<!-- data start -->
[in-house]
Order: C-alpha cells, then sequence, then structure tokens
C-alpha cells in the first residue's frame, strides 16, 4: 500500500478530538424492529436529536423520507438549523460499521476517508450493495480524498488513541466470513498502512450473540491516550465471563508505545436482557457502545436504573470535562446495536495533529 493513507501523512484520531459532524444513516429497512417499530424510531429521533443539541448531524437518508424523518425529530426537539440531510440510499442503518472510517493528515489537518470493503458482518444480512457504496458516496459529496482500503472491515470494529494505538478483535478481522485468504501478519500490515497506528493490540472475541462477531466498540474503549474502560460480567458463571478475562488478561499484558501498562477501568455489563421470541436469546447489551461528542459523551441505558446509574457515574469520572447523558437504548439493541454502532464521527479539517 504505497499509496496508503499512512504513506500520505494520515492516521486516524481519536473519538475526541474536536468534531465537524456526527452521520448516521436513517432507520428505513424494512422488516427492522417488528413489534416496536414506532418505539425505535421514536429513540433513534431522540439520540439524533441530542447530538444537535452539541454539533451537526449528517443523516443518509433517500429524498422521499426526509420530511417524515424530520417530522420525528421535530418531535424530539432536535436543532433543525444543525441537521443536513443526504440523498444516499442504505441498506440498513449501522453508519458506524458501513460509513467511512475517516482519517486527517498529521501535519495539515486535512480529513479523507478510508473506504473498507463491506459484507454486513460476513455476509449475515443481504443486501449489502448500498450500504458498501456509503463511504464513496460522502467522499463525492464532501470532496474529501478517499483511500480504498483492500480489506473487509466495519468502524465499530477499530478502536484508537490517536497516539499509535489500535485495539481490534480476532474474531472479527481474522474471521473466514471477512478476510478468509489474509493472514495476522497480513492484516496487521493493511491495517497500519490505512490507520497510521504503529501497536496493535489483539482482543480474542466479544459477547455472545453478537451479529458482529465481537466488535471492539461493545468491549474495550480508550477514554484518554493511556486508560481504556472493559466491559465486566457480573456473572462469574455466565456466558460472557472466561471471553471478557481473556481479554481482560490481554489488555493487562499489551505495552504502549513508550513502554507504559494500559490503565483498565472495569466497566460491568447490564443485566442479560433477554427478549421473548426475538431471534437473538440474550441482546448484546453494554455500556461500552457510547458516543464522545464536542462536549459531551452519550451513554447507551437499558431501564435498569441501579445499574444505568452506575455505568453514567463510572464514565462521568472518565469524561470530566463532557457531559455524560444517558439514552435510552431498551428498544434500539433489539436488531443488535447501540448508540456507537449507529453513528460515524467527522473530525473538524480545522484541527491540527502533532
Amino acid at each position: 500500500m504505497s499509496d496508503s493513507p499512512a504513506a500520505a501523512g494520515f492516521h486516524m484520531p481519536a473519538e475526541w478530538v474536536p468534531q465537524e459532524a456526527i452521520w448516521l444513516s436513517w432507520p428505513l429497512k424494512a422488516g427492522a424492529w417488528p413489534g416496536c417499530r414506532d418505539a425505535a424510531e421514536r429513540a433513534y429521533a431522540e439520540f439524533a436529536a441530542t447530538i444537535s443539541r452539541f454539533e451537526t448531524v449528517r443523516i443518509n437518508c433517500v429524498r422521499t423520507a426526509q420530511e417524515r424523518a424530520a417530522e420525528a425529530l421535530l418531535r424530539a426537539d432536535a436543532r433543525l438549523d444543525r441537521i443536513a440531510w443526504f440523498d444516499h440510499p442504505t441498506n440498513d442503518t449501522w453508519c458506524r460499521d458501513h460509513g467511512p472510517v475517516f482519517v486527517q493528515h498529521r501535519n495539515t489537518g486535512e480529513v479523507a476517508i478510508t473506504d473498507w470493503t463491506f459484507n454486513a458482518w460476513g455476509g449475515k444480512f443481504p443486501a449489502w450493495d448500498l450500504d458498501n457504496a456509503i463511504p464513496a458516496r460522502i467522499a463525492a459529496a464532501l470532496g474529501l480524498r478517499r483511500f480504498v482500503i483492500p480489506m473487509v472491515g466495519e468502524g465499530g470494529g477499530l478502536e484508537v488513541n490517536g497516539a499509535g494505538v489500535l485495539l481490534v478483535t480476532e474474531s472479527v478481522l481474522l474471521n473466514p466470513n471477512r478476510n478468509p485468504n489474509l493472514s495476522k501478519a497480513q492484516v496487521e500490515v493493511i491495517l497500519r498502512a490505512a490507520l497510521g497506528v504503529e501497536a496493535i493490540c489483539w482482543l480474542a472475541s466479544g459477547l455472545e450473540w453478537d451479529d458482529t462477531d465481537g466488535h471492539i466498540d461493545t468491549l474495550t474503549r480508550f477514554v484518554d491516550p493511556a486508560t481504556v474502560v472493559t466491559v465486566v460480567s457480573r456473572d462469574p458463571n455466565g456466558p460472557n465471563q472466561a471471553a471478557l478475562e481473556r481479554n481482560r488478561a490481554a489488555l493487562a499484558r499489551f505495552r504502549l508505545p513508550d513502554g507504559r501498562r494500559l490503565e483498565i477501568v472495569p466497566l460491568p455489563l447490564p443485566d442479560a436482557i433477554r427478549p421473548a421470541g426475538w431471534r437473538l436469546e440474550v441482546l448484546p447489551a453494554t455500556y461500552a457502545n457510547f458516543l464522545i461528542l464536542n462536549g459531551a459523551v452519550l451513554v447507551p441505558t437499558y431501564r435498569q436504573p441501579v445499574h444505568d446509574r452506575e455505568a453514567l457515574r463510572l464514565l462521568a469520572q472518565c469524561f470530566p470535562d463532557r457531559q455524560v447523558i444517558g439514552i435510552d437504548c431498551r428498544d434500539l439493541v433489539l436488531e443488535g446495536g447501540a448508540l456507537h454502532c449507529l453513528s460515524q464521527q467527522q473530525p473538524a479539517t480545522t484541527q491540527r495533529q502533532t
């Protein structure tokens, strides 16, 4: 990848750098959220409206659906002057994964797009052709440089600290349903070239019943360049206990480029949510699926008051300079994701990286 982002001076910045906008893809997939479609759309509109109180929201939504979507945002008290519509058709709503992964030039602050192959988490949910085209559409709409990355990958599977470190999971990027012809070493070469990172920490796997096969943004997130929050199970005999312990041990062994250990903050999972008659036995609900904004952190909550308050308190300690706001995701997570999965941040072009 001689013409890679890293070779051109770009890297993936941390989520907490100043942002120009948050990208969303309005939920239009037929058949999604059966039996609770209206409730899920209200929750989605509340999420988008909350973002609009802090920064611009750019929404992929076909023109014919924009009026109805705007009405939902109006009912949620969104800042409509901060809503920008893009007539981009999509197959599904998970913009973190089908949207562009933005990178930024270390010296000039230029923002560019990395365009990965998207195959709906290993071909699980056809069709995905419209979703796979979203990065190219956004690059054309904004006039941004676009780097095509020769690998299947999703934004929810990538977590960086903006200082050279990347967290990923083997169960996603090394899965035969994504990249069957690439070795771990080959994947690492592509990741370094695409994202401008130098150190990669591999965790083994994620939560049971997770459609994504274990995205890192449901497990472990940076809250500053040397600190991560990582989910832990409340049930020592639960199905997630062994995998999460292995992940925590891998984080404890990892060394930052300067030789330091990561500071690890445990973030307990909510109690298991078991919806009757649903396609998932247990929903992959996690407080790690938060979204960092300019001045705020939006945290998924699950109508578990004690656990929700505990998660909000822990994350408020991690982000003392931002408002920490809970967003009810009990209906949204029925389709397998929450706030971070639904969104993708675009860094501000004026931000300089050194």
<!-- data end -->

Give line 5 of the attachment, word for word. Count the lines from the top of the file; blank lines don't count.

């Protein structure tokens, strides 16, 4: 990848750098959220409206659906002057994964797009052709440089600290349903070239019943360049206990480029949510699926008051300079994701990286 982002001076910045906008893809997939479609759309509109109180929201939504979507945002008290519509058709709503992964030039602050192959988490949910085209559409709409990355990958599977470190999971990027012809070493070469990172920490796997096969943004997130929050199970005999312990041990062994250990903050999972008659036995609900904004952190909550308050308190300690706001995701997570999965941040072009 001689013409890679890293070779051109770009890297993936941390989520907490100043942002120009948050990208969303309005939920239009037929058949999604059966039996609770209206409730899920209200929750989605509340999420988008909350973002609009802090920064611009750019929404992929076909023109014919924009009026109805705007009405939902109006009912949620969104800042409509901060809503920008893009007539981009999509197959599904998970913009973190089908949207562009933005990178930024270390010296000039230029923002560019990395365009990965998207195959709906290993071909699980056809069709995905419209979703796979979203990065190219956004690059054309904004006039941004676009780097095509020769690998299947999703934004929810990538977590960086903006200082050279990347967290990923083997169960996603090394899965035969994504990249069957690439070795771990080959994947690492592509990741370094695409994202401008130098150190990669591999965790083994994620939560049971997770459609994504274990995205890192449901497990472990940076809250500053040397600190991560990582989910832990409340049930020592639960199905997630062994995998999460292995992940925590891998984080404890990892060394930052300067030789330091990561500071690890445990973030307990909510109690298991078991919806009757649903396609998932247990929903992959996690407080790690938060979204960092300019001045705020939006945290998924699950109508578990004690656990929700505990998660909000822990994350408020991690982000003392931002408002920490809970967003009810009990209906949204029925389709397998929450706030971070639904969104993708675009860094501000004026931000300089050194």